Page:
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There is no doubting that the influence of technology will go beyond new equipment and faster communications and that Science and technology are in danger of out running our morality.

The evolution of technology has morphed the relationship between consumer and creator forever. But life exists in individual moments and it is up to us to make sure those moments are vital to technology.  Each of us has meaning, and it is us that bring these moments to life not the other way around.

This for me defines the dangers of Technology. There is a danger that we will end up starved for wisdom and individual wonder distorting the values of civilization.

Sharing may well be the mechanism that propels culture forward, but individualism driven by knowledge is what counts. Therefore we should be wary of falling into the trap of futurism. There may be a temptation to follow technological determinism, that is the idea that technology provides a logical sequence of development that pervades society regardless of its effects.

So it is necessary to study the relationship of science, technology, innovation and government. We need to stay attuned to the power dynamics at play.

Ultimately as we continue to develop and our technological capabilities even the stars will be open to our explorations.

Will humanity be prepared for the greatest discoveries of the history of our civilization?  No

Will we find other intelligent civilizations far older and incredibly superior than our technological capabilities and collective wisdom?  Yes

Our collective destiny could end with speculation on the values, ethics and consciousness of these civilizations and lessons they may hold for the future of humanity.

Recently I have concentrating on the effects of what Technology could do to Society and how we will behave or change as its influence grows.

We are already living in a world few could have imagined 50 years ago. In a new economy—powered by technology, fueled by information, without a sustainable Life-Plan.

As technology continues to spread, questions emerge:

What are we losing as a society? What is the effect on social relations? Work, after all, is more than just a job or paycheck. It is where we meet friends, share ideas, and build a common sense of purpose and a social network.

What happens if we all become Google Slaves. (see previous post) Is it creating an Hip-pro activity world designed by us that will not work. With voice mail, e-mail, and computer networks, how do we preserve the human network and the social interaction that work has helped to facilitate? What takes its place?

As I have said there may well be a strong link between technology adoption by society and its culture. But technology is never purely beneficial. It has negative and positive effects, There is a need to distinguish between desirable sustainable development and economic growth.

While it is not possible to foretell the future, it is useful to examine present trends and determine their possible consequences.

The use of computers and the Internet in workplaces is become more pervasive as work and skills are being redefined and reorganized.

The demands of the future will require increased efforts to include these workers who have been left behind and have not shared in our prosperity.

It will also require successfully integrating millions of immigrants into the workplace.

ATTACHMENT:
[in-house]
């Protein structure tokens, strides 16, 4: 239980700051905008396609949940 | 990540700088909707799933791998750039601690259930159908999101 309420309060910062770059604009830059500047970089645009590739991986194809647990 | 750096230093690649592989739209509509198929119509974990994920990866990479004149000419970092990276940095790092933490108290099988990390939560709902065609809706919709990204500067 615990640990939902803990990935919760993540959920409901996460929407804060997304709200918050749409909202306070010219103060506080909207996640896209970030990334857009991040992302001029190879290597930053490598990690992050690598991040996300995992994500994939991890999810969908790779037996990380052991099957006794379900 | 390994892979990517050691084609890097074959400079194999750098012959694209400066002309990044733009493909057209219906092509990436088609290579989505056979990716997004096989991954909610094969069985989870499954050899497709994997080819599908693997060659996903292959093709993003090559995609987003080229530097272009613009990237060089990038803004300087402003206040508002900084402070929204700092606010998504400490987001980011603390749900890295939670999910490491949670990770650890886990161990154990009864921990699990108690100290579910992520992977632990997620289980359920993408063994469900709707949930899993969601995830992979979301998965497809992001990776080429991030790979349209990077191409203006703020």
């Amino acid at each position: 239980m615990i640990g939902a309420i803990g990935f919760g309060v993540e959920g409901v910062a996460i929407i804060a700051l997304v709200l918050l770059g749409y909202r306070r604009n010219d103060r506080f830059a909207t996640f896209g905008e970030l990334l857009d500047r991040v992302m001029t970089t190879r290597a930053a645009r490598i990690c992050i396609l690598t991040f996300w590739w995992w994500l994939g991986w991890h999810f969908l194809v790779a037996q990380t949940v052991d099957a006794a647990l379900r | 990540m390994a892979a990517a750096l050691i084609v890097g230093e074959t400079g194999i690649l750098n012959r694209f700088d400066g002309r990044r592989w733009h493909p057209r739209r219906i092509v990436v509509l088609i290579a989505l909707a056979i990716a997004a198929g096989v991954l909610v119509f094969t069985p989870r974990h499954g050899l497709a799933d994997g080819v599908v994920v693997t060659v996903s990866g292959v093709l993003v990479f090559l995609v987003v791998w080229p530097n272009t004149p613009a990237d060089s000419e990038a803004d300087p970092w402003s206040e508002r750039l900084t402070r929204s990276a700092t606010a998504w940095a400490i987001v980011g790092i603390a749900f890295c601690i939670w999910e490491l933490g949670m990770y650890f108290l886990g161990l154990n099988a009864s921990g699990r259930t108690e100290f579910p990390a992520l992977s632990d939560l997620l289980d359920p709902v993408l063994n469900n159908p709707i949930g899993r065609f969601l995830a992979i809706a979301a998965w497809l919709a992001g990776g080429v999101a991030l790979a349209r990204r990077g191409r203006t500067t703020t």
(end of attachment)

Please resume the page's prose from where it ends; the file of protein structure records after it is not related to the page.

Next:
If we’re not careful, our technological evolution will take us toward not a singularity but a sofalarity.

The problem with technological evolution is that it is under our control and, unfortunately, we don’t always make the best decisions.

Does Technology want what life wants: Increasing efficiency; Increasing opportunity; Increasing emergence; Increasing complexity; Increasing diversity; Increasing specialization; Increasing ubiquity; Increasing freedom; Increasing mutualism; Increasing beauty; Increasing sentience; Increasing structure; Increasing evolvability. I think not.

Technological evolution has a different motive force. It is self-evolution, and it is therefore driven by what we want as opposed to what is adaptive. In a market economy, it is even more complex: for most of us, our technological identities are determined by what companies decide to sell based on what they believe we, as consumers, will pay for.

When it comes to technologies, we mainly want to make things easy. We are at a time of great creativity, of great potential for change for better or worse.

Technology is not the only cause of these changes, but scientists have made clear that it is a driving factor.

It is already dispensing death by algorithms.

Assuming that we really are evolving as we wear or inhabit more technological prosthetics—like ever-smarter phones, helpful glasses, and brainy cars—here’s the big question:

Will that type of evolution take us in desirable directions, as we usually assume biological evolution does?

The technology industry, which does so much to define us, has a duty to cater to our more complete selves rather than just our narrow interests. It has both the opportunity and the means to reach for something higher. And, as consumers, we should remember that our collective demands drive our destiny as a species, and define the post human condition.  Both Google and Apple would do well to keep this in mind.

All of these factors have contributed to rising inequality. The development of a hierarchy of knowledge, a prejudiced vision towards a desired future rather than recognition of more plausible realities.

We all want a future defined not by an evolution toward super intelligence but by the absence of discomforts.

In general, humans have a tendency to always choose the easiest option without
stopping to think that maybe, to think another perspective would open other
possibilities.

 

 

 

 

 

 

 

 

 

 

 

 

 

 

 

 

 

 

 

 

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